By Jung Min-ho
Lee Jun-seok, the leader of a self-styled moderate conservative party, vowed on Monday to introduce legislation to require military service for all women who want to apply for certain government positions such as police officers.
Speaking to reporters at the National Assembly in Seoul, Lee, 38, said that he would press ahead with changing to the current system that requires all able-bodied men ― only men ― to serve in the military for at least 18 months.
“The Reformist Party will make military service mandatory for those who want to apply for jobs police, maritime police, firefighting and correction divisions and agencies regardless of gender as early as 2030,” he said. “Article 39 (1) of the Constitution says all citizens should share the duty of national defense. But so far, only the half (of the population) has shared that burden.”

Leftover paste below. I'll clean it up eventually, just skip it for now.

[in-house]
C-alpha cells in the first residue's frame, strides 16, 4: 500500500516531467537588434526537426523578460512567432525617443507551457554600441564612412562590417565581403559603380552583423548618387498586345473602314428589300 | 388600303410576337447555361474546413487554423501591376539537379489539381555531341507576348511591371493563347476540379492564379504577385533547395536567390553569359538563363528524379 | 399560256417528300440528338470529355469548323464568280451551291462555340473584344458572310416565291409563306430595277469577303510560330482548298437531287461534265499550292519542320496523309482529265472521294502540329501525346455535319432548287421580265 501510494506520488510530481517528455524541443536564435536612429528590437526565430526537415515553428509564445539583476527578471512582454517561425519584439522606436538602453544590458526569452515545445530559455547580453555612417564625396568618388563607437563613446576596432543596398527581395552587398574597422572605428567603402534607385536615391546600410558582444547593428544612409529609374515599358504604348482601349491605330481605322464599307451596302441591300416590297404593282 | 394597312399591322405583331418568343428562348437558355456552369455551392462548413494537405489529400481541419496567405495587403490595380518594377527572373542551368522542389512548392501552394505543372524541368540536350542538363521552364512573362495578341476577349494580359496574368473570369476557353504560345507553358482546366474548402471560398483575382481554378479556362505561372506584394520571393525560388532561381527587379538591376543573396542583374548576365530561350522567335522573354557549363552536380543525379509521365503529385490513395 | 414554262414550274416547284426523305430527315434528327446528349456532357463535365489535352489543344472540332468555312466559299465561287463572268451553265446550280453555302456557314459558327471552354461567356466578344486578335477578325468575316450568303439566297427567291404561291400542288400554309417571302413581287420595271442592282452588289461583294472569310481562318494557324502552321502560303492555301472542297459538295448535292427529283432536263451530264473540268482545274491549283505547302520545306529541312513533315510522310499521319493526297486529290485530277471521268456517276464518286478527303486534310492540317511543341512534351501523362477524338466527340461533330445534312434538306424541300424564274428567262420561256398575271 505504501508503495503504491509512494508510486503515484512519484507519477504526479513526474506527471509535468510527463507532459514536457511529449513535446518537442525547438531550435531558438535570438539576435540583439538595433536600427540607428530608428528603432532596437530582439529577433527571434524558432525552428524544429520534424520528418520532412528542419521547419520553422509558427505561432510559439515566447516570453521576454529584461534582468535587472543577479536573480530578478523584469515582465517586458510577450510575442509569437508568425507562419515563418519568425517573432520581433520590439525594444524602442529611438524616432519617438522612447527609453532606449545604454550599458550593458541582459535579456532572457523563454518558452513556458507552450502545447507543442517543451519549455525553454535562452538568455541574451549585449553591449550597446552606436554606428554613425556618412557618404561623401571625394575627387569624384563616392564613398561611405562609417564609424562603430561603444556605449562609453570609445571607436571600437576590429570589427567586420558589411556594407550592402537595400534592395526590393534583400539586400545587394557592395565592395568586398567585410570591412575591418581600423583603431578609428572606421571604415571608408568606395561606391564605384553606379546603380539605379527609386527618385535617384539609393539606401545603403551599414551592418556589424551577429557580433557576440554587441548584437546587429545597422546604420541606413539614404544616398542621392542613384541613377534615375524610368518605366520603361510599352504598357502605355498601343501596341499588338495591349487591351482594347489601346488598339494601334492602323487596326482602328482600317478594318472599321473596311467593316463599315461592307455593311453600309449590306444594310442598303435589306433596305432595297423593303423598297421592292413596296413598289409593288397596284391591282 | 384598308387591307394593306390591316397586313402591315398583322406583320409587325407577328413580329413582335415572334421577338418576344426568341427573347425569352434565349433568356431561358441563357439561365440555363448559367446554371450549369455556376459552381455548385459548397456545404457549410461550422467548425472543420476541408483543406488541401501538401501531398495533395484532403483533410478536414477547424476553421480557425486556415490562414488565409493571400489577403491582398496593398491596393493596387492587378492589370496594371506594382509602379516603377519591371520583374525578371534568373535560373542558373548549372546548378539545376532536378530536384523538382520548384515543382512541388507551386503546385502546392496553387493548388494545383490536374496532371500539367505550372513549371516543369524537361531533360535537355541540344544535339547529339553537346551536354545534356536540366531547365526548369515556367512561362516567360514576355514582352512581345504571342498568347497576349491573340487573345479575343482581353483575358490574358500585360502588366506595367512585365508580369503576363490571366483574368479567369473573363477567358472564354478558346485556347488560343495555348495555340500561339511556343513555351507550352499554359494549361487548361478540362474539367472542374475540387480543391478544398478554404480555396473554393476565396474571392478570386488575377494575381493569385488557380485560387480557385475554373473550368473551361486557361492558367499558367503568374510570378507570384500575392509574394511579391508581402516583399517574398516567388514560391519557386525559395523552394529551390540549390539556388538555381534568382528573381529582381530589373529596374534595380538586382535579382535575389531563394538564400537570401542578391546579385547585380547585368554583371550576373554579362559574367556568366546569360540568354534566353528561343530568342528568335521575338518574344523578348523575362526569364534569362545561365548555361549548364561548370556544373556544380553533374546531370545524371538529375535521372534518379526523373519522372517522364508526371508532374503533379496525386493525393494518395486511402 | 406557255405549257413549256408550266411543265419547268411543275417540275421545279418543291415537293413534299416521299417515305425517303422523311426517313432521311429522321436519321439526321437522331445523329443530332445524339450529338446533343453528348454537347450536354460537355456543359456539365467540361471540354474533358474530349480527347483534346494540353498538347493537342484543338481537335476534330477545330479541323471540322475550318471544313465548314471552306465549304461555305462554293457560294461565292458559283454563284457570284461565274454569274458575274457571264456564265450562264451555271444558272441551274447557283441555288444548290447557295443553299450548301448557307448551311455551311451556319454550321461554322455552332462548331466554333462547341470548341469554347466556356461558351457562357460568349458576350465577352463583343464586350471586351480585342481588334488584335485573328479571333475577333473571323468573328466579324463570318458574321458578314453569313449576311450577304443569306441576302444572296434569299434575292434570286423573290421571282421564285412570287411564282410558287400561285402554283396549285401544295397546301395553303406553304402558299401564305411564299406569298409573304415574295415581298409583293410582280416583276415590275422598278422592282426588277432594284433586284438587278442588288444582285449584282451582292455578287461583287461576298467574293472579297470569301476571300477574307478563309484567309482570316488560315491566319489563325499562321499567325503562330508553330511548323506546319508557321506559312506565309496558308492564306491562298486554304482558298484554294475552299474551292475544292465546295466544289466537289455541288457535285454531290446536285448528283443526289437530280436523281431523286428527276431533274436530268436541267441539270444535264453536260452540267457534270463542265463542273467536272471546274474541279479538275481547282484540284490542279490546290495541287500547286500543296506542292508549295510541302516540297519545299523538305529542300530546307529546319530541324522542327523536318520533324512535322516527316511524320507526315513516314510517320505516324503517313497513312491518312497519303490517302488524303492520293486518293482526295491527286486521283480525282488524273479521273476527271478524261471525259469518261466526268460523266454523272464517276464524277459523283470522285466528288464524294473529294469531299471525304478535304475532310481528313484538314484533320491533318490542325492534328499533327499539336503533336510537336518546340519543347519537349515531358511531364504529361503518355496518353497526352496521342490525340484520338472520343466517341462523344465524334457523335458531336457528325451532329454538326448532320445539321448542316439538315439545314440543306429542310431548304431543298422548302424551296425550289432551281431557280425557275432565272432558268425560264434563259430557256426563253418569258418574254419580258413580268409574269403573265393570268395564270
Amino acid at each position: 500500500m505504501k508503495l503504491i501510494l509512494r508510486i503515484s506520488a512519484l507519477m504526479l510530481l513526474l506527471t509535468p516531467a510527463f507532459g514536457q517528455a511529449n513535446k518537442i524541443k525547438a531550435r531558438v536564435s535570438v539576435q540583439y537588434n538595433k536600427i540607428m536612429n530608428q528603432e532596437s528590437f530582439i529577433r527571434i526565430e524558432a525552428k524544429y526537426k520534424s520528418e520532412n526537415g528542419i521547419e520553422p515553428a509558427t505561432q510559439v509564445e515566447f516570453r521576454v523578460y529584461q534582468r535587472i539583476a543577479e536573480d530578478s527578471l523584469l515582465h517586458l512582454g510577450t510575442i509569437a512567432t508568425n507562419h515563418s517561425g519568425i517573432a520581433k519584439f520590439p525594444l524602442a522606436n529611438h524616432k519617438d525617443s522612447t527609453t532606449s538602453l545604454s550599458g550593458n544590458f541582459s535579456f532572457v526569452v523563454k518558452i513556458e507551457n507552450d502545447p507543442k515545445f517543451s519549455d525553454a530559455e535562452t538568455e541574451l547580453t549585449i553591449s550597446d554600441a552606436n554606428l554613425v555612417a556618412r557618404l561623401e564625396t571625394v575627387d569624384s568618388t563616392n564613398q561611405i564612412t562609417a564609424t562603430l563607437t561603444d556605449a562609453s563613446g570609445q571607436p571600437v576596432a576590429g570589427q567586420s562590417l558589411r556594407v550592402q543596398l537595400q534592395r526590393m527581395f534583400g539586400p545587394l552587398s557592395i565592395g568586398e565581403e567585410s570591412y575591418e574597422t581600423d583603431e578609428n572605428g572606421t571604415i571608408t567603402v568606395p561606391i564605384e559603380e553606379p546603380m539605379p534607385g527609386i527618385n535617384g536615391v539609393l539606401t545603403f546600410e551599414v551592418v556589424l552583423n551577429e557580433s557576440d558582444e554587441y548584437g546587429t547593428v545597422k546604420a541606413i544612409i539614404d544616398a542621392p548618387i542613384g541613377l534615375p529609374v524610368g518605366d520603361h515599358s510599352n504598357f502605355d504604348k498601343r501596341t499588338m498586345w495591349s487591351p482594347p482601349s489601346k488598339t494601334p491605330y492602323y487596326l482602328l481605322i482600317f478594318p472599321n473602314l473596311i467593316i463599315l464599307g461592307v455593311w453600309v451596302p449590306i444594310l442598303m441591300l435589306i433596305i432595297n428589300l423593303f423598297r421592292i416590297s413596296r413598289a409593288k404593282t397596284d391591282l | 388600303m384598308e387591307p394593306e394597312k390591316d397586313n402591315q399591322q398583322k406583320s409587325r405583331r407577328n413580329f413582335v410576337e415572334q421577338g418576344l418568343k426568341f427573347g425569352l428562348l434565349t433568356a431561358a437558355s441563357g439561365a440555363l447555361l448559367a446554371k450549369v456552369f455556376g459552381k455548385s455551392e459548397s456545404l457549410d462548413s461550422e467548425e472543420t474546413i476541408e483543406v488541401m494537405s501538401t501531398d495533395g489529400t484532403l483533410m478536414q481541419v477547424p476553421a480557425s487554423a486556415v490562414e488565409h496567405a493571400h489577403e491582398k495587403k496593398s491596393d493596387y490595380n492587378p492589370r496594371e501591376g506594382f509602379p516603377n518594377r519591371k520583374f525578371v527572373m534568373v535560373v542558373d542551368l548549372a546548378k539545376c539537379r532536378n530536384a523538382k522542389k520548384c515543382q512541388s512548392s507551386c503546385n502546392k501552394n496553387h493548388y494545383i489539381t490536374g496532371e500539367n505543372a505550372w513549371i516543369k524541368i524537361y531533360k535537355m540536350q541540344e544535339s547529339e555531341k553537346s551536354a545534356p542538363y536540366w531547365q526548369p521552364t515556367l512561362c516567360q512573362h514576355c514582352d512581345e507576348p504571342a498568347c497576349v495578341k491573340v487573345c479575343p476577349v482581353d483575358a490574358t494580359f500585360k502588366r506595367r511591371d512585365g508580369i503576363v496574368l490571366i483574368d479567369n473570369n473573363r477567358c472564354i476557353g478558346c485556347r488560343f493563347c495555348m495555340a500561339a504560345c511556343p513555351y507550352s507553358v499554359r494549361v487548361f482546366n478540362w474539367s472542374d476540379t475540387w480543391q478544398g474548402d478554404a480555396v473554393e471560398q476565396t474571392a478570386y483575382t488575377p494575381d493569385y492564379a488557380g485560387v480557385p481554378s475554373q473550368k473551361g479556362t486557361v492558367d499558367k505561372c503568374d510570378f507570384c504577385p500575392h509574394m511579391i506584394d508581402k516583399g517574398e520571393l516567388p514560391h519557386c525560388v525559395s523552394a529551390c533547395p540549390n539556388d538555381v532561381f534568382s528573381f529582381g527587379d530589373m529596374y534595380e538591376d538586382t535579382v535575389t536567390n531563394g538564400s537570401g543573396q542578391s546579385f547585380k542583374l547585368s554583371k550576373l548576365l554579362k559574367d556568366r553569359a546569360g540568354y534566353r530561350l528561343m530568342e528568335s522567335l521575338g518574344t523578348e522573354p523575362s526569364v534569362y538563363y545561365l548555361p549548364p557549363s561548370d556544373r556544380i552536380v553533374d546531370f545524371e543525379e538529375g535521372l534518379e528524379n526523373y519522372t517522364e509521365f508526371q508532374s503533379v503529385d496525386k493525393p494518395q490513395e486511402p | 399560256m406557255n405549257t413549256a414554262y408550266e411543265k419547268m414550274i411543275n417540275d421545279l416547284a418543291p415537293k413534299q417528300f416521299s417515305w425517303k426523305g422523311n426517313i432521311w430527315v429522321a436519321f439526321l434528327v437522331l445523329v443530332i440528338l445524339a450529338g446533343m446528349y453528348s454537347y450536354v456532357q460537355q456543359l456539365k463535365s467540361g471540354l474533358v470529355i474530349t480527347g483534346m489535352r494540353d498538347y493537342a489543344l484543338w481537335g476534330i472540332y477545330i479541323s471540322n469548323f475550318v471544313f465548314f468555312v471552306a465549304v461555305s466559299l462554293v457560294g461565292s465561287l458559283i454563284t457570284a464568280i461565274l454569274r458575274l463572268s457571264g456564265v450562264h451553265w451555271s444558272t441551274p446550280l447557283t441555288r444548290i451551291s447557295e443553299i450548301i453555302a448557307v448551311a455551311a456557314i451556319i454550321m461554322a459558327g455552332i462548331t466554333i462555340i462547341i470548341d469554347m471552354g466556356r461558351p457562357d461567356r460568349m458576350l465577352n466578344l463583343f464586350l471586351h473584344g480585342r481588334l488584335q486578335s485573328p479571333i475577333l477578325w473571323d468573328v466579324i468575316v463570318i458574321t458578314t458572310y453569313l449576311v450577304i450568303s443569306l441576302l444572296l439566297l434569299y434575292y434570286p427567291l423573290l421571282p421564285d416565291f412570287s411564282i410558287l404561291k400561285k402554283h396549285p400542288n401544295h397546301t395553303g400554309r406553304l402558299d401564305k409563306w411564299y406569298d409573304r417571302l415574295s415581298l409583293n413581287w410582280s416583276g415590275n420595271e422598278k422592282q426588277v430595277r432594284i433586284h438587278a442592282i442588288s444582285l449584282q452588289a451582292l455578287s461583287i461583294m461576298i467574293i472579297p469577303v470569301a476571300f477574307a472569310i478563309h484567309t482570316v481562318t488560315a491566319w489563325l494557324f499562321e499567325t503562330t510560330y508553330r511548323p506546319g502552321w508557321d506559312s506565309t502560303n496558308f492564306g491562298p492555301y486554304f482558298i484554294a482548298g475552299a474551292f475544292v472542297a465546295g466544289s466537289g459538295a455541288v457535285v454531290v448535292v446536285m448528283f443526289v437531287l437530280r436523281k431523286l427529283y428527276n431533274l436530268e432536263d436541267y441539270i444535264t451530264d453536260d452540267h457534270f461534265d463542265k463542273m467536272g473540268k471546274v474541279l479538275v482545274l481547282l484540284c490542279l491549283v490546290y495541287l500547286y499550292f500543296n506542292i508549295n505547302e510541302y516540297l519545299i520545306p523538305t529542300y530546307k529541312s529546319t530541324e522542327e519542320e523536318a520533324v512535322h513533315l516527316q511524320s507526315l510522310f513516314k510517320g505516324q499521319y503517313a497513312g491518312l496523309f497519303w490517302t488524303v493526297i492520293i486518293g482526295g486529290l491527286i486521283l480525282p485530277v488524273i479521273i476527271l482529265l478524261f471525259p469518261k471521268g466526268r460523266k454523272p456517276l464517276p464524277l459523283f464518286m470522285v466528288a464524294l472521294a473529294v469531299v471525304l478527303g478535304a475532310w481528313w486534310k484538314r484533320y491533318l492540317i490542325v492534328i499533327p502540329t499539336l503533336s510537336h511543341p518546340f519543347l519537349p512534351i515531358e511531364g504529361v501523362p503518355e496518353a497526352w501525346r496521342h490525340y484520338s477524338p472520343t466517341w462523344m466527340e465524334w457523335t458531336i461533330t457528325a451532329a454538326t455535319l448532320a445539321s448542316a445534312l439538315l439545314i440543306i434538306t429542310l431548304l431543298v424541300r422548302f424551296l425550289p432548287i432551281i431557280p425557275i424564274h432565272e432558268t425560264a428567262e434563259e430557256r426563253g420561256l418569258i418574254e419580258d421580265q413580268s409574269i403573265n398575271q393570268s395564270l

Faced with intensifying security threats from North Korea amid South Korea’s rapidly falling birthrate, Lee said such change is essential to sustain sufficient defense capabilities.
Military experience would be more useful for those jobs than “getting one or two more correct answers” on the qualification tests, Lee said, adding that the military would be able to recruit an additional “10,000 to 20,000” applicants annually if the new policy comes into force.
He added that his party would review whether to expand the policy to more government posts if it proves to be successful.
The message appears to be aimed at young male voters, the core base of his party, ahead of the general elections on April 10 as it tries to differentiate itself from the ruling conservative People Power Party.